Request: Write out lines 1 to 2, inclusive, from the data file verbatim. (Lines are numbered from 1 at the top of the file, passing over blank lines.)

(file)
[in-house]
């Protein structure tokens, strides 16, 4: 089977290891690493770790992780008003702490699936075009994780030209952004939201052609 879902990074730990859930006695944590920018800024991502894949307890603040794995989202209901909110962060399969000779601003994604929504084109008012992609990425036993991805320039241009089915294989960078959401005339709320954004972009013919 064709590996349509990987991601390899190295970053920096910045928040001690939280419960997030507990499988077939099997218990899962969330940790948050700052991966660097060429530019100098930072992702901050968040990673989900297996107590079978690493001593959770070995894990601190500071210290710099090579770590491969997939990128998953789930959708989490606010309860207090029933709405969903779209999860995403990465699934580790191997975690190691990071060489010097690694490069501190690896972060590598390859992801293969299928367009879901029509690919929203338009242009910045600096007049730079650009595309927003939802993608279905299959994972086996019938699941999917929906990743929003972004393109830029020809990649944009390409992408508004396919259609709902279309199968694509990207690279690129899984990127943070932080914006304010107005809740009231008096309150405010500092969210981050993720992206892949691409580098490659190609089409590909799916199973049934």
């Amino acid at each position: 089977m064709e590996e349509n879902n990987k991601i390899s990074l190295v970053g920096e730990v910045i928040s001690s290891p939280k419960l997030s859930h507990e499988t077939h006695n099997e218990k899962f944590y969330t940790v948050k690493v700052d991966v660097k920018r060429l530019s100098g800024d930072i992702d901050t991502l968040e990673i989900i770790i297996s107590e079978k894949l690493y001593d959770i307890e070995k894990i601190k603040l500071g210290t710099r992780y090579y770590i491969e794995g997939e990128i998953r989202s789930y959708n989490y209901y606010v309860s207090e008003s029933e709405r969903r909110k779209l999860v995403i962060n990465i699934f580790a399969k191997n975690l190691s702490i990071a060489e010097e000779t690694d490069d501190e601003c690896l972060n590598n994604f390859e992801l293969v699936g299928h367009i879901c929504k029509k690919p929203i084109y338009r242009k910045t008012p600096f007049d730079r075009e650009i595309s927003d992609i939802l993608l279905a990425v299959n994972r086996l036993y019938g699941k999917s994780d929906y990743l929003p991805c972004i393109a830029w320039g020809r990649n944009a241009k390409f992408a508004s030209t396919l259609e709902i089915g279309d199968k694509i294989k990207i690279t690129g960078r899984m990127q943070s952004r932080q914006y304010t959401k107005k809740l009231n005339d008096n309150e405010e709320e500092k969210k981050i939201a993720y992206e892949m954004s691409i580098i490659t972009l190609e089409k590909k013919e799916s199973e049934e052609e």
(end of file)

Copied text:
[in-house]
């Protein structure tokens, strides 16, 4: 089977290891690493770790992780008003702490699936075009994780030209952004939201052609 879902990074730990859930006695944590920018800024991502894949307890603040794995989202209901909110962060399969000779601003994604929504084109008012992609990425036993991805320039241009089915294989960078959401005339709320954004972009013919 064709590996349509990987991601390899190295970053920096910045928040001690939280419960997030507990499988077939099997218990899962969330940790948050700052991966660097060429530019100098930072992702901050968040990673989900297996107590079978690493001593959770070995894990601190500071210290710099090579770590491969997939990128998953789930959708989490606010309860207090029933709405969903779209999860995403990465699934580790191997975690190691990071060489010097690694490069501190690896972060590598390859992801293969299928367009879901029509690919929203338009242009910045600096007049730079650009595309927003939802993608279905299959994972086996019938699941999917929906990743929003972004393109830029020809990649944009390409992408508004396919259609709902279309199968694509990207690279690129899984990127943070932080914006304010107005809740009231008096309150405010500092969210981050993720992206892949691409580098490659190609089409590909799916199973049934």